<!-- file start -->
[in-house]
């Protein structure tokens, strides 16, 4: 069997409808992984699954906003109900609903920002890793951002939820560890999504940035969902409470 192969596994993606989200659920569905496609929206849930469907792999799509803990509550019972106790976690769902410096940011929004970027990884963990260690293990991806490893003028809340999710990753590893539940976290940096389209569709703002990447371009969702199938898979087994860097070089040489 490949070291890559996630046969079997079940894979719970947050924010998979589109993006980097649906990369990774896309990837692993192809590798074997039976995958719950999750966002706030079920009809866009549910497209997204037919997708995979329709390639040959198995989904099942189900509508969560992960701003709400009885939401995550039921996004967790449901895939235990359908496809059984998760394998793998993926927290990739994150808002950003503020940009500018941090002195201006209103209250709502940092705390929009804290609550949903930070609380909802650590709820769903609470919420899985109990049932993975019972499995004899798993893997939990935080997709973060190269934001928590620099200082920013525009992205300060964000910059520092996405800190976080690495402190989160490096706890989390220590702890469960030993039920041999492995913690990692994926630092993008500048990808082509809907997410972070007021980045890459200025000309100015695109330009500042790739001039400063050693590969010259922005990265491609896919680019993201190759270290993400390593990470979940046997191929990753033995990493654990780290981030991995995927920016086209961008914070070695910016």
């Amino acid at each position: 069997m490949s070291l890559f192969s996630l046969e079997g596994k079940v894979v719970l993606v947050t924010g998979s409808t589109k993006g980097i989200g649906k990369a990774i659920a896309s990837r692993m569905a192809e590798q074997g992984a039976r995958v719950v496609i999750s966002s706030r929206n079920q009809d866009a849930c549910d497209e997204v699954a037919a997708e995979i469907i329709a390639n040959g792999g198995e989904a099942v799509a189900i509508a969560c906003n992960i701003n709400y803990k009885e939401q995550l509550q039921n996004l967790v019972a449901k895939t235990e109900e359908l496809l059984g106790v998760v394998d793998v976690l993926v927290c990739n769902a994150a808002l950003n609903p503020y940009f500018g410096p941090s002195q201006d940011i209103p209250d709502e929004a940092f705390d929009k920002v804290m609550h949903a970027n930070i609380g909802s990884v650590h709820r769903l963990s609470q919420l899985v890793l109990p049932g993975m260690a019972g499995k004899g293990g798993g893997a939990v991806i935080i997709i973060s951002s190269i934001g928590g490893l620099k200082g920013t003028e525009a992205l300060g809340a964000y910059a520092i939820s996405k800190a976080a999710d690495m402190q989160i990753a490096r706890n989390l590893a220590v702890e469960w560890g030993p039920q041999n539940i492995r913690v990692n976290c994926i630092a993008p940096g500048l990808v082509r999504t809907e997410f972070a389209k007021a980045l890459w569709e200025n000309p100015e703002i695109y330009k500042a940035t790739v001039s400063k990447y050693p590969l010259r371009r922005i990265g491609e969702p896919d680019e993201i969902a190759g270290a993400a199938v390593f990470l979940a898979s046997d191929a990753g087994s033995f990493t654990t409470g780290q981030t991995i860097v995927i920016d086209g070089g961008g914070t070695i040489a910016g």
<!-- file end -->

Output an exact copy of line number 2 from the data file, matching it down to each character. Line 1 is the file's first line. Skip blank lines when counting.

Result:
């Protein structure tokens, strides 16, 4: 069997409808992984699954906003109900609903920002890793951002939820560890999504940035969902409470 192969596994993606989200659920569905496609929206849930469907792999799509803990509550019972106790976690769902410096940011929004970027990884963990260690293990991806490893003028809340999710990753590893539940976290940096389209569709703002990447371009969702199938898979087994860097070089040489 490949070291890559996630046969079997079940894979719970947050924010998979589109993006980097649906990369990774896309990837692993192809590798074997039976995958719950999750966002706030079920009809866009549910497209997204037919997708995979329709390639040959198995989904099942189900509508969560992960701003709400009885939401995550039921996004967790449901895939235990359908496809059984998760394998793998993926927290990739994150808002950003503020940009500018941090002195201006209103209250709502940092705390929009804290609550949903930070609380909802650590709820769903609470919420899985109990049932993975019972499995004899798993893997939990935080997709973060190269934001928590620099200082920013525009992205300060964000910059520092996405800190976080690495402190989160490096706890989390220590702890469960030993039920041999492995913690990692994926630092993008500048990808082509809907997410972070007021980045890459200025000309100015695109330009500042790739001039400063050693590969010259922005990265491609896919680019993201190759270290993400390593990470979940046997191929990753033995990493654990780290981030991995995927920016086209961008914070070695910016």